What should be your response? Patience? Faith? Obedience?

Every situation, at least to some degree, is different, so I will not pretend to be able to relate to the ups and downs you face in your life. What if the necessary response to God’s silence, though, is repentance?

Could it be that God is calling you to repentance – a turning away from your sins and turning to Him – before He answers your prayers, makes you aware of His presence, and gives you the hope, peace and joy only He can give?

I must certainly admit, from my own experiences, that when I am failing to walk in faith and dependence on God, and then I seek His direction, I am much less likely to experience His wisdom.

Clearly, His Word tells me who I am to be and how I am to live. In Jeremiah 29:13, for example, God says, “You will seek Me and find Me when you search for Me with all your heart.” When? When you search for God with “all your heart.”

Deuteronomy 4:29 says, “You will search for the Lord your God, and you will find Him when you seek Him with all your heart and all your soul.”

If we are living in sin, can we possibly seek God with all our heart and all our soul? If we are failing to trust and obey His Word, are we truly seeking Him at all?

No, for a partial act of obedience is absolutely an act of disobedience. Wholehearted seeking of God certainly cannot take place when wholehearted obedience to God’s Word is not taking place, and this is why repentance is so important.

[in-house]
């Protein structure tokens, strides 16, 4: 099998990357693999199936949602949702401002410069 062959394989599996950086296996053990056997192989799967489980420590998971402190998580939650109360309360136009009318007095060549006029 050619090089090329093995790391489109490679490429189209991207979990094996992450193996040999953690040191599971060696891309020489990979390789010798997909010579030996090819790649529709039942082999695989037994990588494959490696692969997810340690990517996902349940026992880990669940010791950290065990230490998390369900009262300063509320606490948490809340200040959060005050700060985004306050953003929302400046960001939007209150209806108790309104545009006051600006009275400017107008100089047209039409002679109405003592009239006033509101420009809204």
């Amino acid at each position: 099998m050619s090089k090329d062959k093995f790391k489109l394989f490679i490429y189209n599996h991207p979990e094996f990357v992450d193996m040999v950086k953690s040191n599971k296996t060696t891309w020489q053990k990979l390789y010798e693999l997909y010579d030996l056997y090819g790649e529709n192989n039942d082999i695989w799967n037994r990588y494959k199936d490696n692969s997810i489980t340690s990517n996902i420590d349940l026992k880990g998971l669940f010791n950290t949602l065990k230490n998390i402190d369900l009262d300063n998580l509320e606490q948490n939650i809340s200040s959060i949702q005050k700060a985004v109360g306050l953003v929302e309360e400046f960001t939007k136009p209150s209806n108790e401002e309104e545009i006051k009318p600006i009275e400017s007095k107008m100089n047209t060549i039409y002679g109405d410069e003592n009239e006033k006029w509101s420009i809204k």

Why will God not answer?

Well, how is your daily walk with God? Do you have a genuine relationship with Him? Are you daily seeking to turn away from your sins and walk in close communion with Him and with His church?

If not, then you cannot expect to be aware of His presence, experience His power, and trust His promises. Rather, you will likely experience His silence, just like King Saul did multiple times during his downfall.

Lord willing, I plan on finishing my sermon series – Becoming the Villain – Sunday morning. “Villains Follow Fear” (1 Samuel 28:3-19), and if we expect to hear from God without seeking Him through His Word and obeying Him according to His Word, then we prove to be fools and eventual villains (enemies of God).

Too often, people want to claim Jesus’ promise in Matthew 7:7 (“Keep asking, and it will be given to you. Keep searching, and you will find. Keep knocking, and the door will be opened to you.”), but they want that promise apart from repentance and obedience. As a result, they are blind to the truth of God’s Word – the truth that Jesus’ promise there is in accordance with God’s will. And, we cannot know God’s will apart from God’s Word.